British world, European and Olympic medallist, Laura Tomlinson, on team aspirations and the FEI’s young horse selection rules
AT the time of writing, Fallatijn and I were in action as part of the Nations Cup team in Aachen alongside Lottie Fry, Susan Pape and Lara Butler, with our family’s home-bred Kristjan. It had been a good few years since I competed on a team and I was honoured and excited to have been selected.
Aachen is to dressage and showjumping what Badminton is to eventing, and it will be the biggest test that Fallatijn (Finn) has ever faced.
It is always special to ride in front of the crowd in the big dressage stadium there, not just for its size and the number of spectators, but because it is also a very educated crowd, who have been known to make their opinions heard if they disagree with the judges.
It was very interesting to see the top Germans, Danes and Swedes, among others, ahead of selection for the dressage World Championships. Who will take pregnant Jessica von Bredow-Werndl’s spot on the German team? The Danish selectors, too, will have tough decisions to make. One thing is for sure, the World Championships in Herning are set to be mega-exciting.
For the Brits, there is Hartpury CDI the week after Aachen and then the selectors make their minds up on the team for the worlds.
It is quite amazing how things can change and evolve over the course of a season for riders and horses. Horses that seemed a sure thing at the start of the season are out, while others are back in the mix.
For me personally, having thought that my chances were doomed when my top mare Rose Of Bavaria was injured, I now find myself in contention for a team spot with Finn.
I am trying hard to focus on my rides in Aachen and not look beyond that, but regardless of what happens, we already have one horse from our yard heading to a championship this summer; Sophie Wallace and my former grand prix horse Rosalie B have made it on to the junior team for the Europeans.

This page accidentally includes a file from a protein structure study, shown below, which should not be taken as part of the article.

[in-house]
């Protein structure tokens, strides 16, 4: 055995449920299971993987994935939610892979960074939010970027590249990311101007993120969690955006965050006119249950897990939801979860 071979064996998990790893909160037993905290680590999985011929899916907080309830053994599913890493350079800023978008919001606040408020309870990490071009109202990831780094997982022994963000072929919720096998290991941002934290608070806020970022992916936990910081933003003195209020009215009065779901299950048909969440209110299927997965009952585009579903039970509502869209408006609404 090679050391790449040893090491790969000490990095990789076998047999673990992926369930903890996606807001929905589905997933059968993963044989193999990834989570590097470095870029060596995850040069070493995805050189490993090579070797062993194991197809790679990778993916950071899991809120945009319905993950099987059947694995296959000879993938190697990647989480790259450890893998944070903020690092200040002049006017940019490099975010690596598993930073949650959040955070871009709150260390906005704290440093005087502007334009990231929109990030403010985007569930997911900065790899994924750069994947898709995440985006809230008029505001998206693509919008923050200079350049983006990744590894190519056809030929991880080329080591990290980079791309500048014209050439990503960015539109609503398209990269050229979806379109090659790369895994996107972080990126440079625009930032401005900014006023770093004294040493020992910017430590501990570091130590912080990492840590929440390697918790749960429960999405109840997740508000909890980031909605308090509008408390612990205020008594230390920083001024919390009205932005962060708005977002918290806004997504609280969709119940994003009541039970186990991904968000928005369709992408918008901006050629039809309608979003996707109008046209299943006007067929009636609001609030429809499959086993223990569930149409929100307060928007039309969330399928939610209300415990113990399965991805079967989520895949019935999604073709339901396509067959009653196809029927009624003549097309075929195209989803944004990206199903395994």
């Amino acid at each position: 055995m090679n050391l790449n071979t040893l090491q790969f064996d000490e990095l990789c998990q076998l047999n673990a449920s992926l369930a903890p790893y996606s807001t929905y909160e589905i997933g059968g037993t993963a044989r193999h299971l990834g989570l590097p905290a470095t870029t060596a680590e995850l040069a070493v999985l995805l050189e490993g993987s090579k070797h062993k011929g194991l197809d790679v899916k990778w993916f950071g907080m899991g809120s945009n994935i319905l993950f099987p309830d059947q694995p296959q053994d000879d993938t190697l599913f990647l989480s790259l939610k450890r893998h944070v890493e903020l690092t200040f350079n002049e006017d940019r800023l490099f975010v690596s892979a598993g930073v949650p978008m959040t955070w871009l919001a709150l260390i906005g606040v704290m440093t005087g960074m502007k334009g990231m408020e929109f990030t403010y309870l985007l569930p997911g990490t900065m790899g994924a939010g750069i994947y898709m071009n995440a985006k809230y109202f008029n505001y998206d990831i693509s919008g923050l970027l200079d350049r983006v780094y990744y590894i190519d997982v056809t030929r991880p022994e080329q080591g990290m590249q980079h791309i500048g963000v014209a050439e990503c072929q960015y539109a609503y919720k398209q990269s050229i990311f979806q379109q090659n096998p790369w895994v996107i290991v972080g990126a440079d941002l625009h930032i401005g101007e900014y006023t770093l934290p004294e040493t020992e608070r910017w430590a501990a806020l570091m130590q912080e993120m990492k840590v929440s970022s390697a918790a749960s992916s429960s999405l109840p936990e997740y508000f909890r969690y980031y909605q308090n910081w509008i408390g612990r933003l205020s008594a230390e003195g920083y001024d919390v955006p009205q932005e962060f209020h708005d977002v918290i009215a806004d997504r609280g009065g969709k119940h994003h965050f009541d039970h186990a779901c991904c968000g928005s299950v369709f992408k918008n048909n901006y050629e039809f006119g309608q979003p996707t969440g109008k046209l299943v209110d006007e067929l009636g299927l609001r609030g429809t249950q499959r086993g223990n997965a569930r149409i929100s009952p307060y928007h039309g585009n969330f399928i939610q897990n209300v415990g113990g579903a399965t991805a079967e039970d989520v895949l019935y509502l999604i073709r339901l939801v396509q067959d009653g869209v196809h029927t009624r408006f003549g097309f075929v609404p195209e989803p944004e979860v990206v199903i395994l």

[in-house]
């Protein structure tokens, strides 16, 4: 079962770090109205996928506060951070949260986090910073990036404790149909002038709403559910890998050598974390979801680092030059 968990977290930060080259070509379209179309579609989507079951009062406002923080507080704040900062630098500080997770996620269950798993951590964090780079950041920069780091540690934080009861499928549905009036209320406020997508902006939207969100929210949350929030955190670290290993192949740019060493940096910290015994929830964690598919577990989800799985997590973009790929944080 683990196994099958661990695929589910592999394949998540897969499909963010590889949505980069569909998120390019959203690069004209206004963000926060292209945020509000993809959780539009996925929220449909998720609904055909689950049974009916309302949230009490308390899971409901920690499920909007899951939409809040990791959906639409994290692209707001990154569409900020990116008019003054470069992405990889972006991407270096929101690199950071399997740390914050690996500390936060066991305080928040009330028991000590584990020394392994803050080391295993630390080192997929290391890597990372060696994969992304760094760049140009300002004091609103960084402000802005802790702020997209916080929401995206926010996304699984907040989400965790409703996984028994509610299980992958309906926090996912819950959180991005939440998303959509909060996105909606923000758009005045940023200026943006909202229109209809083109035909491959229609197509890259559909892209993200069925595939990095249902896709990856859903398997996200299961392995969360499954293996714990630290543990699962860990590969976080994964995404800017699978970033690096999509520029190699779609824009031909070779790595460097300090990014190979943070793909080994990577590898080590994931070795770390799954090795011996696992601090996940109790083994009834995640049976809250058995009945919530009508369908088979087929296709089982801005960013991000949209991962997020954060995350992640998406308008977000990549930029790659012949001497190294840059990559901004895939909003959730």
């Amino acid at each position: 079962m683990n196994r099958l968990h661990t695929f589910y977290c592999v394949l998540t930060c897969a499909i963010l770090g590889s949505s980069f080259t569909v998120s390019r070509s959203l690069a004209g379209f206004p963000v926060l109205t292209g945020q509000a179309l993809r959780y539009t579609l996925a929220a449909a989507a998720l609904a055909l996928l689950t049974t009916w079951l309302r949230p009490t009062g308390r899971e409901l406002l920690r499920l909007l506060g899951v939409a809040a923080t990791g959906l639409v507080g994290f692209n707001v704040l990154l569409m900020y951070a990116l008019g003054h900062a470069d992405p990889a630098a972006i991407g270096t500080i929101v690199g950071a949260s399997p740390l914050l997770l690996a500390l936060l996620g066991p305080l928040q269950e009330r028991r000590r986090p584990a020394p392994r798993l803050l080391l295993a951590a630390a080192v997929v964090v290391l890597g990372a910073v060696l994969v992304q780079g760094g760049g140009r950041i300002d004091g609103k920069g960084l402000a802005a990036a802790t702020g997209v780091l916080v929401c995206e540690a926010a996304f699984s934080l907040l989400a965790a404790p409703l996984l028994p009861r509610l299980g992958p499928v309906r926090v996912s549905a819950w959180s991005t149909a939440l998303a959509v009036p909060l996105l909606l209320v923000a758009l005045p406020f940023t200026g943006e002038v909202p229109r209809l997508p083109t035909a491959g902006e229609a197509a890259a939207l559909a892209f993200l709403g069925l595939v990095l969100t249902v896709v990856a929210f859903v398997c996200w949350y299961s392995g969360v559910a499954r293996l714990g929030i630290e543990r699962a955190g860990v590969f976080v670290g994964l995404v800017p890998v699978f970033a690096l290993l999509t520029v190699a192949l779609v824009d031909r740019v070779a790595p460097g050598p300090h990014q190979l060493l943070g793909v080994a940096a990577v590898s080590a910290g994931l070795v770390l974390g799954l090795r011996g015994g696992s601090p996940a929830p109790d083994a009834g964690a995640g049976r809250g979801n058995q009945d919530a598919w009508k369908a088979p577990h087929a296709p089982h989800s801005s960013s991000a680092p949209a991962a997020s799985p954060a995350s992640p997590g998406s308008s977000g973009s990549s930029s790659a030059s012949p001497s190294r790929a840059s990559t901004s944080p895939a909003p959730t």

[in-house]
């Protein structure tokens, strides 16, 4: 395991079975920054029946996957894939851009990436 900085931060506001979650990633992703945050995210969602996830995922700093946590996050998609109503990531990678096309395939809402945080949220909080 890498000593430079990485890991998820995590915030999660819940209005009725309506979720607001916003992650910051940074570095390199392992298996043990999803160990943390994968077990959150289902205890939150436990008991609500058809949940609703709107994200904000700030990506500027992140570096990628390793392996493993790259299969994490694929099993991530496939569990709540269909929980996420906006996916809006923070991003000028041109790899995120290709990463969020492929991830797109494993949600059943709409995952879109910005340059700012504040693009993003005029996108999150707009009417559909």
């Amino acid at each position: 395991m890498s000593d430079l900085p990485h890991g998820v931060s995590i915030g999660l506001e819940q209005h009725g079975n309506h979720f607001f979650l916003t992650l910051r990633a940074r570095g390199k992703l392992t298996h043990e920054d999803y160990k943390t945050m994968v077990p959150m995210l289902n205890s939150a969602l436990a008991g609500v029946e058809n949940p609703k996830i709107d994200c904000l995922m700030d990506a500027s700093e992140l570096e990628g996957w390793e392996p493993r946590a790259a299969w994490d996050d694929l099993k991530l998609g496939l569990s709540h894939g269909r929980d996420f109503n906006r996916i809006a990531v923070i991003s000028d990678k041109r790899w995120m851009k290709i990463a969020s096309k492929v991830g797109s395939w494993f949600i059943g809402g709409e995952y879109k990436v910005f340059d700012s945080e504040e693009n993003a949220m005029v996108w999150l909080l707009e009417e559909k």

I remember my under-21 days fondly: the buzz of team selection, the training camps and the fun that was had at the shows as part of a team. I wish them all the best of luck and hope they enjoy the journey.
British or foreign?
AT Hartpury, Sarah Rogers will be aiming to get our home-bred six-year-old, Full Moon II, selected for the World Breeding Championships. There’s no rest for our coach, Carl Cuypers, with so many irons in the fire.
But the World Breeding Championships for young horses is very complicated when it comes to the FEI rules, which consider our horses, who were born and bred here in the UK, not to be British-bred because they have Oldenburg papers.
The Oldenburg breeding society doesn’t have a British arm yet and, while this will hopefully change, it makes things challenging regarding horses already on the ground, as they were not registered with a British breeding society at birth.
There are only a few horses in the running for Britain that satisfy this new criteria, one of which lives abroad and is coming over to qualify here.
Following recent clarification of the rules by the FEI, these British-bred horses take priority over other “foreign-bred” horses if they achieve the minimum eligibility requirement – 75% for six-year-olds – regardless of whether the “foreign-bred” horses score higher.
So with just two slots at the championships available under the quota allocated to Britain, it’s very frustrating for those of us who consider ourselves
to be British breeders, yet whose horses are classed as “foreign-bred”.
Foreign studbooks still attract many breeders in Britain, so it might have been helpful for this rule to have been clarified sooner, to allow more people to register foals with appropriate societies to be classed as British-bred.
- Do you think horses should be registered with a British studbook to be classed as British-bred? Let us know at email@example.com
This exclusive column will also be available to read in Horse & Hound magazine, on sale Thursday 7 July
You may also be interested in…
Horse & Hound magazine, out every Thursday, is packed with all the latest news and reports, as well as interviews, specials, nostalgia, vet and training advice. Find how you can enjoy the magazine delivered to your door every week, plus options to upgrade your subscription to access our online service that brings you breaking news and reports as well as other benefits.